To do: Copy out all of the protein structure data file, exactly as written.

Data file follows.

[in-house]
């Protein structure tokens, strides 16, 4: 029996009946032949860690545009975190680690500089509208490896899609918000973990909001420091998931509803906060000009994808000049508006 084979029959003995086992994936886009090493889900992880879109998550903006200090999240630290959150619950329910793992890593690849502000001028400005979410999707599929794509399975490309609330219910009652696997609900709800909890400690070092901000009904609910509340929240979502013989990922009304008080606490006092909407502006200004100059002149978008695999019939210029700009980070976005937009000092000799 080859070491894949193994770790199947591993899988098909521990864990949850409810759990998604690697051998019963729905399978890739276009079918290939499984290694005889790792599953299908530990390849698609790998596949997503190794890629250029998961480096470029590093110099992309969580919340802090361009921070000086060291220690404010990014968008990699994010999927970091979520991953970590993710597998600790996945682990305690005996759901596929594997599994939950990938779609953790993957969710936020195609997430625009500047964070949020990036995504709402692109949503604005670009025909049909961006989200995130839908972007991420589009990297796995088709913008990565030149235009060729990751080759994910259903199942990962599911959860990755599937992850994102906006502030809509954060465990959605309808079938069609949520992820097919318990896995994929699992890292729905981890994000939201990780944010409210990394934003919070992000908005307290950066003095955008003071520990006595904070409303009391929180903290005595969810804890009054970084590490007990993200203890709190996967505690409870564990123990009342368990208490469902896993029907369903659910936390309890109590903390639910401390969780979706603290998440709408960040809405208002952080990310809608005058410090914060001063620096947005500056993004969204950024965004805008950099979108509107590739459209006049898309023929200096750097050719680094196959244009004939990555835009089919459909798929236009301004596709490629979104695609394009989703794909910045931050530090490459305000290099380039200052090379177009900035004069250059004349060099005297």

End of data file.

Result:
[in-house]
């Protein structure tokens, strides 16, 4: 029996009946032949860690545009975190680690500089509208490896899609918000973990909001420091998931509803906060000009994808000049508006 084979029959003995086992994936886009090493889900992880879109998550903006200090999240630290959150619950329910793992890593690849502000001028400005979410999707599929794509399975490309609330219910009652696997609900709800909890400690070092901000009904609910509340929240979502013989990922009304008080606490006092909407502006200004100059002149978008695999019939210029700009980070976005937009000092000799 080859070491894949193994770790199947591993899988098909521990864990949850409810759990998604690697051998019963729905399978890739276009079918290939499984290694005889790792599953299908530990390849698609790998596949997503190794890629250029998961480096470029590093110099992309969580919340802090361009921070000086060291220690404010990014968008990699994010999927970091979520991953970590993710597998600790996945682990305690005996759901596929594997599994939950990938779609953790993957969710936020195609997430625009500047964070949020990036995504709402692109949503604005670009025909049909961006989200995130839908972007991420589009990297796995088709913008990565030149235009060729990751080759994910259903199942990962599911959860990755599937992850994102906006502030809509954060465990959605309808079938069609949520992820097919318990896995994929699992890292729905981890994000939201990780944010409210990394934003919070992000908005307290950066003095955008003071520990006595904070409303009391929180903290005595969810804890009054970084590490007990993200203890709190996967505690409870564990123990009342368990208490469902896993029907369903659910936390309890109590903390639910401390969780979706603290998440709408960040809405208002952080990310809608005058410090914060001063620096947005500056993004969204950024965004805008950099979108509107590739459209006049898309023929200096750097050719680094196959244009004939990555835009089919459909798929236009301004596709490629979104695609394009989703794909910045931050530090490459305000290099380039200052090379177009900035004069250059004349060099005297």